Wednesday, November 10, 2010
Dave Barry once said that "the badness of a movie is directly proportional to the number of helicopters in it." I agreed with his sentiment, especially because helicopters often appear in action or war movies, my least favorite. But after reading Matterhorn, the Vietnam War novel, by Karl Marlantes, I now view helicopters differently. The helicopters brought water, food, ammunition, and most importantly, a ride out of the jungle, or "the bush". This devastating war novel includes the racial tensions and the military callousness or incompetence that occurred during the 9-year war forty years ago. The book describes the brotherhood that develops when soldiers fight together, but for the most part “the kids” (most were 18 or 19) are feeling extreme misery, fear or boredom.
It took Marlantes three decades to find a publisher for Matterhorn. Marlantes went to Yale and Oxford before shipping out to Vietnam with the Marine Corps. He had started writing the novel in the 1970s, in response to a group of war protesters who yelled obscenities at him when he returned home, and he wanted to tell his side of the story. Marlantes' first draft was 1,600 pages. With an editor, he cut it to 598 pages to speed up the pace of the plot. Over the years Marlantes improved the book by reading Tolstoy and Flannery O'Connor and others -- and asking, 'How did they do that?' The story gives you an historically accurate and alarming vivid experience of the conflict and the unfolding of the day-to-day lives of soldiers - a leech getting stuck inside a soldier's penis, an argument over an afro, or “humping” for 4 days in the fog with no food, water or shelter.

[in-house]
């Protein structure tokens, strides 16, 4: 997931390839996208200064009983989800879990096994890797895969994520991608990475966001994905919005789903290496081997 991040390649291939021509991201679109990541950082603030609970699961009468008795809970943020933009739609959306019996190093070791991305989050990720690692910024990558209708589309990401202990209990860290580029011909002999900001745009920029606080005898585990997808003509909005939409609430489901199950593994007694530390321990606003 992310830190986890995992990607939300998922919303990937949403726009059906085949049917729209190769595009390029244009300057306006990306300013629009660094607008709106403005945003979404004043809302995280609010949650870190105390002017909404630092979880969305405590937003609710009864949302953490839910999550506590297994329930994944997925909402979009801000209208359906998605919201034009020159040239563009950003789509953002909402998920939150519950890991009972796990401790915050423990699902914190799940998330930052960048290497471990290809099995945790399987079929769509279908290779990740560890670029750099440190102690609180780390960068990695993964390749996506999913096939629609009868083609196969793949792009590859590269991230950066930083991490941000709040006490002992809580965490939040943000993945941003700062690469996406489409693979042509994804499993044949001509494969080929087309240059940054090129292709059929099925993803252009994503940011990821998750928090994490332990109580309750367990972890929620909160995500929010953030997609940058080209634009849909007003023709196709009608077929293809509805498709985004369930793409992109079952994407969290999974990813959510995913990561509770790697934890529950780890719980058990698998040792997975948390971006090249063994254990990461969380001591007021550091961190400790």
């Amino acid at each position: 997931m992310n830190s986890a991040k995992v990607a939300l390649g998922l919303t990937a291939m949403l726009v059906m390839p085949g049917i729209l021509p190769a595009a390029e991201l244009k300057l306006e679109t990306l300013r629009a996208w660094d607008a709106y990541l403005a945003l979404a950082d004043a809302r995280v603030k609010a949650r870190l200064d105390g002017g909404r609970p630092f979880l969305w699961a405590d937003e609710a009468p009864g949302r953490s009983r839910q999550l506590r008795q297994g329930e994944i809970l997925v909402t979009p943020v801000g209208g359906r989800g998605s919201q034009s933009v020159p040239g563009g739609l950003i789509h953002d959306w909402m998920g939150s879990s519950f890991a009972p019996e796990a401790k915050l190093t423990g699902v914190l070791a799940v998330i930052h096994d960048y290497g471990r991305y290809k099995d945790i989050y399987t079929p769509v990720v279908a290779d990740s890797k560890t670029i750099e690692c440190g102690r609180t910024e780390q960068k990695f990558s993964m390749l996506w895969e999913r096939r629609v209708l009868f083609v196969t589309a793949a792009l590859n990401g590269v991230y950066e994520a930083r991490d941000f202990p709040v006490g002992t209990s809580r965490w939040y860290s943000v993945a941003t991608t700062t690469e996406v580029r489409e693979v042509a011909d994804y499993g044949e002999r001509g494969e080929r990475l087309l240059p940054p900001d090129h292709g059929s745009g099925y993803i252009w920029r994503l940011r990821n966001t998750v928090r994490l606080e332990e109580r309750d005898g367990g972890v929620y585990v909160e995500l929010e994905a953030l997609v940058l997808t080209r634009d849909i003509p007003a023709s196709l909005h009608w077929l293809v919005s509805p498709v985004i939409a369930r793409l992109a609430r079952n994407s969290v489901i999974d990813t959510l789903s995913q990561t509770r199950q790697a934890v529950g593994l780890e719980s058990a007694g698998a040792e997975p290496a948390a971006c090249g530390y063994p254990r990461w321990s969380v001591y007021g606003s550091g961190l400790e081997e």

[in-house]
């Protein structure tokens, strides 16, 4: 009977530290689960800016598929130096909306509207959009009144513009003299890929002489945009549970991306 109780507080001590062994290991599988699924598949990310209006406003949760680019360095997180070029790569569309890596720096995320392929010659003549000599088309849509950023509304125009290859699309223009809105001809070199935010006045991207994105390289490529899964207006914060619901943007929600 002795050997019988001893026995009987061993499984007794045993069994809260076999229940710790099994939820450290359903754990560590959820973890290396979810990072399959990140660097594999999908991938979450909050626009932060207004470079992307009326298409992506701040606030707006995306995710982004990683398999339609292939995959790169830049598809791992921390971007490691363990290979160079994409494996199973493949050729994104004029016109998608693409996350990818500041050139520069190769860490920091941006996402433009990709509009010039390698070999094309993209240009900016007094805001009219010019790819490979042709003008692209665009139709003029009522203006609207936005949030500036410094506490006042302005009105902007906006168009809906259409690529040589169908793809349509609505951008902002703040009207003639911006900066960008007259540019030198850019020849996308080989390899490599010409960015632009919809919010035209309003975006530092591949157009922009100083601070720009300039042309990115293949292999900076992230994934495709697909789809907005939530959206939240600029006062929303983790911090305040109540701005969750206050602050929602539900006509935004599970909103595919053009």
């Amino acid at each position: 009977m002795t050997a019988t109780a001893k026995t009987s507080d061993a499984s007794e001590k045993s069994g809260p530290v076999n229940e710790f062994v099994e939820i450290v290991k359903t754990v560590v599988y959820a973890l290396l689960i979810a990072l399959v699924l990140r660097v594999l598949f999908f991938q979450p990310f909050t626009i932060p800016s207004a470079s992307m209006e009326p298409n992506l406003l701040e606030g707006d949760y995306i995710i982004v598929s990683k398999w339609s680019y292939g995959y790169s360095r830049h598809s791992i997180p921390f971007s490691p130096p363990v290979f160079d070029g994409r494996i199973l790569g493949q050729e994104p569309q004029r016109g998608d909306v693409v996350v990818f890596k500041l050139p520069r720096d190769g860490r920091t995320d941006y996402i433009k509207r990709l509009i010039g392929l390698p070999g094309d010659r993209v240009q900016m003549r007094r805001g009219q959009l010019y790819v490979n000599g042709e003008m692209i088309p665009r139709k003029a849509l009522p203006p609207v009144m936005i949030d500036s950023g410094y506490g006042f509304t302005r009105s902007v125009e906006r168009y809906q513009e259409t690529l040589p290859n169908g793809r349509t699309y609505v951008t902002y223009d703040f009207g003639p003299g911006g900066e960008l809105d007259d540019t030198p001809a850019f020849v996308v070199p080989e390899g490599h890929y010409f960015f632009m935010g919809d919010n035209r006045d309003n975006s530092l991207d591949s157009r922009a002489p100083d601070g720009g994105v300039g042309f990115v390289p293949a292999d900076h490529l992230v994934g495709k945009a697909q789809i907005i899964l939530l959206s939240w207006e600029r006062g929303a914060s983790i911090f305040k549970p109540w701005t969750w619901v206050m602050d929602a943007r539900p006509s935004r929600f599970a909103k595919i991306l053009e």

So tomorrow we should think about veterans of all our wars - those that died, were disabled, suffer still with post traumatic syndrome, or have returned from their service intact, but have still lost out in career and family time. You know that they never stop thinking about it.
Monday, November 08, 2010
In both cases your lost traveling librarian spotted a local public library and made a beeline for it, and there found comfort and information. In Nashville we asked for help at the Looby Branch of the Nashville Public Library (pictured below), and found that Neely's was right across the street, we just couldn't see it (Hermione was trying to tell us we had reached our destination but because we were in the middle of an intersection at the time, we didn't believe her). In Alexandria we stopped at the Kingstowne Library, part of the Fairfax County Public Library system where, after a long, long drive through the valley between the Appalachians and the Blue Ridge, Lori Day, the youth services manager, helped us find our warm, soft hotel beds.
So travelers, if a gas-station attendant can't untangle the streets for you, keep an eye out for a library (and dream of a day when libraries are open as many hours as gas stations).